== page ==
1. What modifications did you make? Did these change for each trimester? I definitely made modifications. In the first trimester I was out of breath pretty easily so I decreased my intensity. I also made sure I was hydrated and my nutrition was planned out for pre and post workouts. I somehow lucked out and had no morning sickness so it made it easy to continue on. In the second trimester I stopped doing anything on my back and put a little bit more emphasis on my core stabilization and kegel exercises. If I felt good, then I’d push myself, if not, I didn’t. That was always kind of my motto and it would change day to day. One day I’d run a little bit and then next day it wouldn’t feel comfortable and maybe the next week it would. Listening and responding to my body was key. Towards the end I was modifying pretty much everything. But working out at a basic level made me feel “normal” and gave me something to do and I knew it was so important for me and the baby. It not only helped me pass the time, but kept me grounded. I walked a lot too. My 3rd trimester was during the summer time so I really had to be mindful of my body temp and hydration. I knew if I was hot, my baby was even more hot, so I monitored that pretty seriously. Other specific modifications included not putting my name on the board and not looking at the clock so I did not have to worry about posting a good score, I went quite a bit lighter with the weights too. Once running was uncomfortable I walked. Once box jumps were uncomfortable, I did step-ups, ring rows instead of pull-ups.   I also started doing many of the strength training moves from a hang position and then on boxes once I had a belly in the way.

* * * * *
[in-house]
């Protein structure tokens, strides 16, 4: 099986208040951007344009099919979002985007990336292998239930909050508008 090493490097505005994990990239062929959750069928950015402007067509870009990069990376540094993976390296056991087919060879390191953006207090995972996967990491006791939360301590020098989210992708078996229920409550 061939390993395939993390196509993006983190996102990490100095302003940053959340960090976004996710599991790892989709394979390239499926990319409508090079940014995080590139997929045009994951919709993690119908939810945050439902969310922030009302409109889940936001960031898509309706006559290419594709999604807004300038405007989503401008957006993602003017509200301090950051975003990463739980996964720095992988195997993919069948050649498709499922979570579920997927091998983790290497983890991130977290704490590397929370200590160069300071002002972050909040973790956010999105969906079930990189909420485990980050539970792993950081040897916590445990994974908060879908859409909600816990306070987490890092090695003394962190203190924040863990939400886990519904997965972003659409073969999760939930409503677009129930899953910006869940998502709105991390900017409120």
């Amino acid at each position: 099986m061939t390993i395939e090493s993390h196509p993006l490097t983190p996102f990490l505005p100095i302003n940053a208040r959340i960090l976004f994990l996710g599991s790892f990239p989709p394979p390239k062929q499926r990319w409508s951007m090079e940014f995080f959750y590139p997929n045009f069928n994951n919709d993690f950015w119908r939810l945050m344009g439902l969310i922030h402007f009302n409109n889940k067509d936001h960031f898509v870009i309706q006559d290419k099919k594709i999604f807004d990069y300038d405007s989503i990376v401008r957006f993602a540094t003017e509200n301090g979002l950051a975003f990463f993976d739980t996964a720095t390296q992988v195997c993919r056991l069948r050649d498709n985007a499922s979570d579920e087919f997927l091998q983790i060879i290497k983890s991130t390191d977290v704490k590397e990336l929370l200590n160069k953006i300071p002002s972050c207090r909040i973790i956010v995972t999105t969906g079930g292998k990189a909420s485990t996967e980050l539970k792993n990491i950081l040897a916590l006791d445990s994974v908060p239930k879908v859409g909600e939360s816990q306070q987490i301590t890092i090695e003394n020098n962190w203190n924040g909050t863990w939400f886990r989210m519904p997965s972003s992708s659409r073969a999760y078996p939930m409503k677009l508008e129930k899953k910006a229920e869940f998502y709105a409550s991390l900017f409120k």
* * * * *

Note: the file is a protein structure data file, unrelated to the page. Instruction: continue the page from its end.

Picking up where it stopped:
1. As a coach, what do you advise your athletes when they tell you they are pregnant? First and foremost they must listen to their doctor and work with their care team with their exercise plan. Second, (for my more intense CrossFitters) the concept of working out for THEIR BABY and not THEM comes into conversation. The emphasis needs to shift from setting personal bests in workouts to working out for baby and what’s best for their changing body. It’s a mindset shift that we work through. Finally, but just as important, we talk about listening to the body and trusting feelings. They make the rules, I help to guide them… so what they say goes. There are times when I have to step in as a coach though and make some decisions for them if they aren’t wanting to make them on their own (for example, I had a client who felt she could continue to do handstand pushups while well into her pregnancy to which I had to step in and say no).